Just a few days ago, my wife, Beth, and I finally got around to doing something we had promised ourselves we would do for years. We updated our wills.
It’s only the second time in our married life that we have drawn up wills, and this time around it was quite different. For one thing, our young adult sons are now old enough to play significant, legal roles in matters such as our future healthcare decisions and finances. Frankly, it felt a little sobering this time around to assign those responsibilities to our children rather than our parents.
We also discovered that the people and causes to which we wish to entrust our earthly possessions at life’s end have, at least in some cases, evolved. Our confidence in the effectiveness of some ministries has increased, while in others it has decreased. Even within the ministries we have always planned to support with our estate, we now have more specific causes we want to empower.
But by far the biggest difference in updating our estate plan this time around was in the help we had doing it. This time we had a wonderful tool from the Baptist Foundation of Illinois called the “Life Stewardship Navigator.” And we had the expert help of our friend and BFI Executive Director Doug Morrow.
The Life Stewardship Navigator is simply a do-ityourself document that walks you through the different types of assets and decisions you need to consider as you form your estate plan. It helped us pull together our records and documents, and talk through key decisions we needed to make as a couple.
With that information in hand, we were ready to sit down with Doug and discuss the best ways to both
take care of our family and invest in Christian causes well beyond our lifetimes. Doug called it “taking
care of both the kids and the Kingdom.”
With Doug’s office here in Springfield where we live, having that conversation with him personally was easiest for us. But the Foundation also has qualified attorneys all over the state who make it relatively
easy for any Illinois Baptist to have that same helpful conversation.
Frankly, the hardest part of the entire process was not filling out the Life Stewardship Navigator, or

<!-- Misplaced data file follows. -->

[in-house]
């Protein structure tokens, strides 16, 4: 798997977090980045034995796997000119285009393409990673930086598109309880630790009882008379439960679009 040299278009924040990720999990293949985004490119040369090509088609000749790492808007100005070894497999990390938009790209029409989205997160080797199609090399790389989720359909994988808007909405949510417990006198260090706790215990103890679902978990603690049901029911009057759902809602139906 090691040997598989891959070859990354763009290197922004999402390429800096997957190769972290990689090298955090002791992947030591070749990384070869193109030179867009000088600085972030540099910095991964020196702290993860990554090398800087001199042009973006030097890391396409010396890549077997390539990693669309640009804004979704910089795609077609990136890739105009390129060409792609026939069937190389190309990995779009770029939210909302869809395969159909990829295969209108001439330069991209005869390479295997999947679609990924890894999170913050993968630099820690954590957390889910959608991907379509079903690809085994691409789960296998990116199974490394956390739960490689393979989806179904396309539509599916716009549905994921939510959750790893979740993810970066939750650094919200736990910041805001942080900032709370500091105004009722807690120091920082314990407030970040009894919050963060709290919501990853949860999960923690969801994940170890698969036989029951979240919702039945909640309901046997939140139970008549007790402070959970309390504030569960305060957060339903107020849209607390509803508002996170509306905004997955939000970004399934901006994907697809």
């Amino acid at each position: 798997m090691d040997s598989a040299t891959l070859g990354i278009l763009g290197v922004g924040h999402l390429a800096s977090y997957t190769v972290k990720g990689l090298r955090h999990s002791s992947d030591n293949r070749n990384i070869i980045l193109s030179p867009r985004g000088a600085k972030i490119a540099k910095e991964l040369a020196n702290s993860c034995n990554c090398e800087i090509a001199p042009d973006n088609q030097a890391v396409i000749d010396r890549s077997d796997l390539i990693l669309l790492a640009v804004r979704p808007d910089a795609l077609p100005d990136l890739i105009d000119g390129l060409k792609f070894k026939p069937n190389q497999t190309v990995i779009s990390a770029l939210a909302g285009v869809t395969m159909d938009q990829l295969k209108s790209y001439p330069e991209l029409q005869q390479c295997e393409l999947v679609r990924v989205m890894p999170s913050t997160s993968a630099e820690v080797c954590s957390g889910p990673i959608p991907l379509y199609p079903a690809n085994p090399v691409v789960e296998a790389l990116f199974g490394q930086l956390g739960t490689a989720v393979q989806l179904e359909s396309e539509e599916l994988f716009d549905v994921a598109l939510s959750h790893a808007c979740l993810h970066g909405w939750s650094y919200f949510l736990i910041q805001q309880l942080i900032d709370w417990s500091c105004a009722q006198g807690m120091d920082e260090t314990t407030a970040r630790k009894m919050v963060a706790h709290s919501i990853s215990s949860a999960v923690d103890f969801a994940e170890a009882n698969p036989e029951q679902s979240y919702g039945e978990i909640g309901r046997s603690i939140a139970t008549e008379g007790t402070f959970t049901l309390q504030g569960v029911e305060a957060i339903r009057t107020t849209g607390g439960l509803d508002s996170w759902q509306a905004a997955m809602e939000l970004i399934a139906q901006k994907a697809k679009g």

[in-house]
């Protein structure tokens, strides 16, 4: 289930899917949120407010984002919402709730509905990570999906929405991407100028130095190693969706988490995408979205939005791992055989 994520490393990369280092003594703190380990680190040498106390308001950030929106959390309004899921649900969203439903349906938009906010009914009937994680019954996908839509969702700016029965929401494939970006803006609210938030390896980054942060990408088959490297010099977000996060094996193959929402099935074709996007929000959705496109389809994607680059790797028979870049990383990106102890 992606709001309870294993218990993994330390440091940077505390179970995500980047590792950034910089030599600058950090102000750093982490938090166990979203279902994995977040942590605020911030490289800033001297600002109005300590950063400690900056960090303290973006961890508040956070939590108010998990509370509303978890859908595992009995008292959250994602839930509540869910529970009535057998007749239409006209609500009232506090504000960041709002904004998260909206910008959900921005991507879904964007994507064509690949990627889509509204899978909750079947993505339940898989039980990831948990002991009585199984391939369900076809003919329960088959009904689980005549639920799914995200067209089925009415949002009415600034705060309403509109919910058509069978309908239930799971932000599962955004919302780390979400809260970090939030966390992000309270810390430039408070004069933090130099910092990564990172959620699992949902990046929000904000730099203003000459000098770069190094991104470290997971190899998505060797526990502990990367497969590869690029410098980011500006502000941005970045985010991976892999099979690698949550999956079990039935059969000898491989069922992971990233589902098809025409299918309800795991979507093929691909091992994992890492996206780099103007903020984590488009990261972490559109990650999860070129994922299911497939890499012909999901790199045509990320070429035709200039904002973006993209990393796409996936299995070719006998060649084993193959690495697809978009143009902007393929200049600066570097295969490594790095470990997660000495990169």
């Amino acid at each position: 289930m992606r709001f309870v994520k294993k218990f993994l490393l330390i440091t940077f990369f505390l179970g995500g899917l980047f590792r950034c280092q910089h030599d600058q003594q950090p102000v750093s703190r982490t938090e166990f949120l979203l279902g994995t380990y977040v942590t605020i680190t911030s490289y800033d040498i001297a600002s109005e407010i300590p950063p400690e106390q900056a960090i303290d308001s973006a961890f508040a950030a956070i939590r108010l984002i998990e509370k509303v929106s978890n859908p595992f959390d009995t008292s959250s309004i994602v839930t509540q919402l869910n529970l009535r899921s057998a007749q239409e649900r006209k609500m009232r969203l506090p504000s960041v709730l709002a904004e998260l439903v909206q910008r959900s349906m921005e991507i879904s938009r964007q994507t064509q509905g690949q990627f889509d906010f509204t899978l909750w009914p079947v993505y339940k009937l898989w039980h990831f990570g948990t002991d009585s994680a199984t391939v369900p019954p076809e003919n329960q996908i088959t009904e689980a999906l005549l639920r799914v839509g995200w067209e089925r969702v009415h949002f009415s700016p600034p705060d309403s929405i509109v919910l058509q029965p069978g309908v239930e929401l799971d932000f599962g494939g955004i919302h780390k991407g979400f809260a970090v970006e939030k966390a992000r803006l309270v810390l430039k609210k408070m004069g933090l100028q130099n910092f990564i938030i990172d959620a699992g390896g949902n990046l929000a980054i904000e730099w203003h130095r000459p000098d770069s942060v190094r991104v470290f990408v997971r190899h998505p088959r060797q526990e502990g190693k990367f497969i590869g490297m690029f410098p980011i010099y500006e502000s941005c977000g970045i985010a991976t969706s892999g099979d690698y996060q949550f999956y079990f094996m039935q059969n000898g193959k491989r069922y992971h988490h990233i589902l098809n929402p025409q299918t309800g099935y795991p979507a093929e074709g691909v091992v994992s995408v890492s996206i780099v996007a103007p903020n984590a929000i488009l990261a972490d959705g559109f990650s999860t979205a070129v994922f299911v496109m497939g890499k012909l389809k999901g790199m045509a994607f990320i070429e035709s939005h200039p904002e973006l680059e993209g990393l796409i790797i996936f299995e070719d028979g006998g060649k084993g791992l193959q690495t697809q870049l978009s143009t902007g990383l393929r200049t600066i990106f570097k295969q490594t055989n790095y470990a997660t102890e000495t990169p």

walking through the paperwork with Doug. The hardest part was simply sitting down as a couple and
making some of the biggest decisions of our lives about our life stewardship as disciples of Jesus
Though we are lifelong tithers and seek to be generous with Kingdom causes beyond our tithe, we realized during this process that our estate plan would far exceed even our lifetimes of weekly giving
through our church. What we chose to do with the accumulated wealth of our lives, however large or
small that might be, would be our largest single opportunity ever to contribute financially to God’s
Kingdom on earth. So prayerfully, thoughtfully, we wrote out a plan that will care for our family, and that will support ministries that advance the Gospel and support Baptist churches and ministries, especially here in our Illinois mission field.
I realize now that the day I sat down with my spouse to outline our estate plan was, in effect, my own personal Memorial Day. It was the day I was able to intentionally choose the values that I want to
memorialize my life, and to stand the tests of time and eternity.
I know that my life is about far more than my material possessions. But I also know that where my
treasure is, there my heart is also. So I chose to communicate to God that the biggest giving opportunity of my life places His Kingdom as the top priority. We can all do that. After all, where there’s a will, there’s a way.
Nate Adams is executive director of the Illinois Baptist State Association.